The building that might have been...

    Parkwood Presbyterian Church began in September 1964 and worshipped in Parkwood Hills Public School until the present building was built in 1974. This is a story about a vision for a building with a unique and striking design, one that simply came at the wrong time. Here’s a short story about what might have been.

    Soon after the church began, the folks at Parkwood began thinking about a building to worship in. One of the elders, Joe Francis, was an architect, and he volunteered to draw up some plans. According to Parkwood’s official history, Joe was chairman of the steering committee that led in organizing the congregation. Other members were the first minister, Ron Balsdon, Chuck Clarke, a Mr. Fraser, Wallace Storie and John Torrance. Joe was also one of the members of the inaugural kirk session. He and his wife transferred from St. Martin’s Presbyterian Church, Ottawa. A committee was formed in September 1965 with the mandate to search for a property for the church to build on. On June 26, 1967. The congregation at a special meeting called for the purpose, approved that negotiations proceed towards purchase of the Mulvagh property at the corner of Chesterton and Meadowlands. The property was purchased in September of 1967 and the current minister, Rev. Les Files and his wife and family moved into the house on the property.

    At its annual meeting on January 25, 1970 it was decided that the congregation needed a general purpose building by 1971 with a cost not to exceed $100,000, and a sanctuary by the year 1980. At the annual meeting in January 1971 it was decided that a building proposal should be prepared for presentation at the next annual meeting. Joe Francis drew up the plans, which were incorporated into a stewardship campaign in November 1971. He also chaired the Building Committee. At its annual meeting in January 1972, Joe Francis presented drawings of a proposed building and the congregation agreed to develop the proposal to the tendering stage, including hiring of consultants necessary to move the proposal along. The meeting reiterated that the cost was not to exceed $100,000. Joe Widdis became chair of the Building Committee, and on June 20, 1972 he announced that the lowest tender submitted had totalled $165,000. By October it became clear that the proposal would have to be abandoned.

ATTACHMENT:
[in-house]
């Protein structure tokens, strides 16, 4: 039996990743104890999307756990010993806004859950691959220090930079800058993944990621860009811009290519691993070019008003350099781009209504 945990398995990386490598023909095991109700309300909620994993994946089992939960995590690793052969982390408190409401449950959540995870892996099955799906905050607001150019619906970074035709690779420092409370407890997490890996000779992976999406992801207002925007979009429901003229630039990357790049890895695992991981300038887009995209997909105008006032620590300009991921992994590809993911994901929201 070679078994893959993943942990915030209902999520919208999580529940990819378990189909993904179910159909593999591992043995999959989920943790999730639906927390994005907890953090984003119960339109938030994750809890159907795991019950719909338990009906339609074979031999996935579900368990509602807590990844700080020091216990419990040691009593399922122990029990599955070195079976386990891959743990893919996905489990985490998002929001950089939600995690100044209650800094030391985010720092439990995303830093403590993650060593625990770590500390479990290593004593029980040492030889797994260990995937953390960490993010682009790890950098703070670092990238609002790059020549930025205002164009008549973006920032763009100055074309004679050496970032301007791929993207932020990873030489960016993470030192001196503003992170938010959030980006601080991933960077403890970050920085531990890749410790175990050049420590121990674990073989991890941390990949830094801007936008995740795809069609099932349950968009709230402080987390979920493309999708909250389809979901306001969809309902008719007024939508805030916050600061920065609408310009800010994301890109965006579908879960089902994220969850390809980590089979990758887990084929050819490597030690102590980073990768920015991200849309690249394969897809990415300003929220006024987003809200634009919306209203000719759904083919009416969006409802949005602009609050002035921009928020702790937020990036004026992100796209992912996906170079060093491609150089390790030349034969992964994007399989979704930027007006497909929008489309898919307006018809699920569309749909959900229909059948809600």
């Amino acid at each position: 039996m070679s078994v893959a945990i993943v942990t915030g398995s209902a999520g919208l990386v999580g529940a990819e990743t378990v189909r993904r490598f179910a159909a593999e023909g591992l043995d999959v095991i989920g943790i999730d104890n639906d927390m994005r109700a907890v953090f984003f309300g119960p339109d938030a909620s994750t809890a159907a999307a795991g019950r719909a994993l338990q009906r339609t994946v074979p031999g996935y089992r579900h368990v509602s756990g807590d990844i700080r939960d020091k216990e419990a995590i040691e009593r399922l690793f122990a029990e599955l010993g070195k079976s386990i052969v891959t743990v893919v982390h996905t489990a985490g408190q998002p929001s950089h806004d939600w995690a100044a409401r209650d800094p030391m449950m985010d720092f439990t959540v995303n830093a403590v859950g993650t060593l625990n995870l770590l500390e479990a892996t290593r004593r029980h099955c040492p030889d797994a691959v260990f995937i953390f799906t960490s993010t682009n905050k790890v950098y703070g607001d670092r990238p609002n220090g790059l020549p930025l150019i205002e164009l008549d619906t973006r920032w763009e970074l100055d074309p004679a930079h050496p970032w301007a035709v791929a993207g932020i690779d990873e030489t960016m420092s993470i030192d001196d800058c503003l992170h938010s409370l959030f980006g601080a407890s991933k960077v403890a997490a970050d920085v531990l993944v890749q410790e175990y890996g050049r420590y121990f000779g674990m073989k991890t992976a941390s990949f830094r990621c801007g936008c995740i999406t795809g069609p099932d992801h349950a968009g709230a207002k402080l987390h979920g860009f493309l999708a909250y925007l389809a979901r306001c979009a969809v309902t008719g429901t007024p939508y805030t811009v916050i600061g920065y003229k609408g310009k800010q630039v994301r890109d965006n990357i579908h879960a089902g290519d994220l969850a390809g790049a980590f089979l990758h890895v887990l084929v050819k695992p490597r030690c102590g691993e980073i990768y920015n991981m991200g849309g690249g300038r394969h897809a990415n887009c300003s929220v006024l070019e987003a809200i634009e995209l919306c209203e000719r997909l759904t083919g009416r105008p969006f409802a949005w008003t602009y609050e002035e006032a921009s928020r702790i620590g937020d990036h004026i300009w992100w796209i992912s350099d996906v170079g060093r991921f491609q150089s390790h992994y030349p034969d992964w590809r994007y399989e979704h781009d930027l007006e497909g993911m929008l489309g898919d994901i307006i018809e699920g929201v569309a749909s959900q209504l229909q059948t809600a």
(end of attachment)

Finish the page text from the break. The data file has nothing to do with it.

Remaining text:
A count of the number of seats indicates that the sanctuary would have accommodated around 200, about what Parkwood seated before the 1996 expansion. The 1972 design would have precluded any easy future expansion, as was able to be done in 1996. The post-expansion sanctuary seats around 225. The 1972 design, while unique and striking, was judged too expensive for the time. And we know that all things work together for good to them that love God, to them who are the called according to his purpose. (Rom 8: 28, KJV) An interesting piece of Parkwood history!

    here's the document circulated to the congregation in 1972...



    END NOTE: The Presbytery of Ottawa had a hand in the setting of the maximum cost. At the time Parkwood was considering building, another congregation in the presbytery had just erected a new building that stretched their resources beyond what they could bear, and the congregation was not able to raise enough funds internally to pay their mortgage costs, let alone putting any down against the mortgage principal. So it was important to the presbytery that Parkwood’s building be affordable.

    Thanks to Dennis Featherstone for providing the historic document linked above - Gord Walford, February 2013




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